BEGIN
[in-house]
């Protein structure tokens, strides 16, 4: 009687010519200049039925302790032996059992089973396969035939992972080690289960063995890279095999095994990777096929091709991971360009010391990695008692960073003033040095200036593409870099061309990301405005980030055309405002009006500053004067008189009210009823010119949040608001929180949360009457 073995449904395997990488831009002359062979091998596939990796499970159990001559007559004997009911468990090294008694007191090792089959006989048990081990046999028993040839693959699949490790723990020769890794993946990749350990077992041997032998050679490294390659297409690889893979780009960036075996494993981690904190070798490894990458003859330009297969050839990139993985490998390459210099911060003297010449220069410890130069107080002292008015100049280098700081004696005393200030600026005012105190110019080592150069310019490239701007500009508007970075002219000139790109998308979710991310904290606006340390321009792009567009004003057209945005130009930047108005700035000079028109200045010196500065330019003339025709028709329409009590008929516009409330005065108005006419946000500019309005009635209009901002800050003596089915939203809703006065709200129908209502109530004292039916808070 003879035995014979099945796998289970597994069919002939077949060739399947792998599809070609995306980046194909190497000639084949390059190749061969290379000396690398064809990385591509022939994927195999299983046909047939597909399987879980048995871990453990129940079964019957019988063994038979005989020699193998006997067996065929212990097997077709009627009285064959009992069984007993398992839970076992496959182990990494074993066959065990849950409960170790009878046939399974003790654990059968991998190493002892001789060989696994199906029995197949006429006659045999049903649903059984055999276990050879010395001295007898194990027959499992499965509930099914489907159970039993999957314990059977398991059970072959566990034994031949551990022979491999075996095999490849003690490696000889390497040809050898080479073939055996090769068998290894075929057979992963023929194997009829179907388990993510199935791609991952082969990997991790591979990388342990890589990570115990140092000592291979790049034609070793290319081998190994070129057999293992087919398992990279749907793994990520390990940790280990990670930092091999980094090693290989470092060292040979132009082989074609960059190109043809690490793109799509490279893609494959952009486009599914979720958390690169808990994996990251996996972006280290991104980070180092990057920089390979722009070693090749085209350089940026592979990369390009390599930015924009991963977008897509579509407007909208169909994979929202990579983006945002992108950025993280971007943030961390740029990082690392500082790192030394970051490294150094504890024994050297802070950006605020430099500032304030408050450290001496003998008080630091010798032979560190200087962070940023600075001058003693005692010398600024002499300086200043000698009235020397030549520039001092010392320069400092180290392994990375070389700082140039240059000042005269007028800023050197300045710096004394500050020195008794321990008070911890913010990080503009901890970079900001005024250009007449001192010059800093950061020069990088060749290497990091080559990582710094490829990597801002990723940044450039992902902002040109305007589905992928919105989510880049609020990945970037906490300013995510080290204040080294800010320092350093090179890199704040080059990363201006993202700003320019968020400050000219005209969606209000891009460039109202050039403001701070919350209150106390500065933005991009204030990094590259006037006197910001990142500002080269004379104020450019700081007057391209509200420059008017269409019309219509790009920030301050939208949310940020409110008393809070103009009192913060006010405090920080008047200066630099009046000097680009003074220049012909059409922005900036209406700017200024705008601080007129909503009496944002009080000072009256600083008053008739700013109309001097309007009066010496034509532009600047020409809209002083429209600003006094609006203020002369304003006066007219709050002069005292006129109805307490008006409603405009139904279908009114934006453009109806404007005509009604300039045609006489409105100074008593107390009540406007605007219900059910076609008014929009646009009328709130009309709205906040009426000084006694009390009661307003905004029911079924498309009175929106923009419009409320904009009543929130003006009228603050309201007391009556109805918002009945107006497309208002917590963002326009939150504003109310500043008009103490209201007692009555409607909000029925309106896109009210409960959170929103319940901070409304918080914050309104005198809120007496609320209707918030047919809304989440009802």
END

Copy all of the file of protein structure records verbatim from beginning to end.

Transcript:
[in-house]
């Protein structure tokens, strides 16, 4: 009687010519200049039925302790032996059992089973396969035939992972080690289960063995890279095999095994990777096929091709991971360009010391990695008692960073003033040095200036593409870099061309990301405005980030055309405002009006500053004067008189009210009823010119949040608001929180949360009457 073995449904395997990488831009002359062979091998596939990796499970159990001559007559004997009911468990090294008694007191090792089959006989048990081990046999028993040839693959699949490790723990020769890794993946990749350990077992041997032998050679490294390659297409690889893979780009960036075996494993981690904190070798490894990458003859330009297969050839990139993985490998390459210099911060003297010449220069410890130069107080002292008015100049280098700081004696005393200030600026005012105190110019080592150069310019490239701007500009508007970075002219000139790109998308979710991310904290606006340390321009792009567009004003057209945005130009930047108005700035000079028109200045010196500065330019003339025709028709329409009590008929516009409330005065108005006419946000500019309005009635209009901002800050003596089915939203809703006065709200129908209502109530004292039916808070 003879035995014979099945796998289970597994069919002939077949060739399947792998599809070609995306980046194909190497000639084949390059190749061969290379000396690398064809990385591509022939994927195999299983046909047939597909399987879980048995871990453990129940079964019957019988063994038979005989020699193998006997067996065929212990097997077709009627009285064959009992069984007993398992839970076992496959182990990494074993066959065990849950409960170790009878046939399974003790654990059968991998190493002892001789060989696994199906029995197949006429006659045999049903649903059984055999276990050879010395001295007898194990027959499992499965509930099914489907159970039993999957314990059977398991059970072959566990034994031949551990022979491999075996095999490849003690490696000889390497040809050898080479073939055996090769068998290894075929057979992963023929194997009829179907388990993510199935791609991952082969990997991790591979990388342990890589990570115990140092000592291979790049034609070793290319081998190994070129057999293992087919398992990279749907793994990520390990940790280990990670930092091999980094090693290989470092060292040979132009082989074609960059190109043809690490793109799509490279893609494959952009486009599914979720958390690169808990994996990251996996972006280290991104980070180092990057920089390979722009070693090749085209350089940026592979990369390009390599930015924009991963977008897509579509407007909208169909994979929202990579983006945002992108950025993280971007943030961390740029990082690392500082790192030394970051490294150094504890024994050297802070950006605020430099500032304030408050450290001496003998008080630091010798032979560190200087962070940023600075001058003693005692010398600024002499300086200043000698009235020397030549520039001092010392320069400092180290392994990375070389700082140039240059000042005269007028800023050197300045710096004394500050020195008794321990008070911890913010990080503009901890970079900001005024250009007449001192010059800093950061020069990088060749290497990091080559990582710094490829990597801002990723940044450039992902902002040109305007589905992928919105989510880049609020990945970037906490300013995510080290204040080294800010320092350093090179890199704040080059990363201006993202700003320019968020400050000219005209969606209000891009460039109202050039403001701070919350209150106390500065933005991009204030990094590259006037006197910001990142500002080269004379104020450019700081007057391209509200420059008017269409019309219509790009920030301050939208949310940020409110008393809070103009009192913060006010405090920080008047200066630099009046000097680009003074220049012909059409922005900036209406700017200024705008601080007129909503009496944002009080000072009256600083008053008739700013109309001097309007009066010496034509532009600047020409809209002083429209600003006094609006203020002369304003006066007219709050002069005292006129109805307490008006409603405009139904279908009114934006453009109806404007005509009604300039045609006489409105100074008593107390009540406007605007219900059910076609008014929009646009009328709130009309709205906040009426000084006694009390009661307003905004029911079924498309009175929106923009419009409320904009009543929130003006009228603050309201007391009556109805918002009945107006497309208002917590963002326009939150504003109310500043008009103490209201007692009555409607909000029925309106896109009210409960959170929103319940901070409304918080914050309104005198809120007496609320209707918030047919809304989440009802």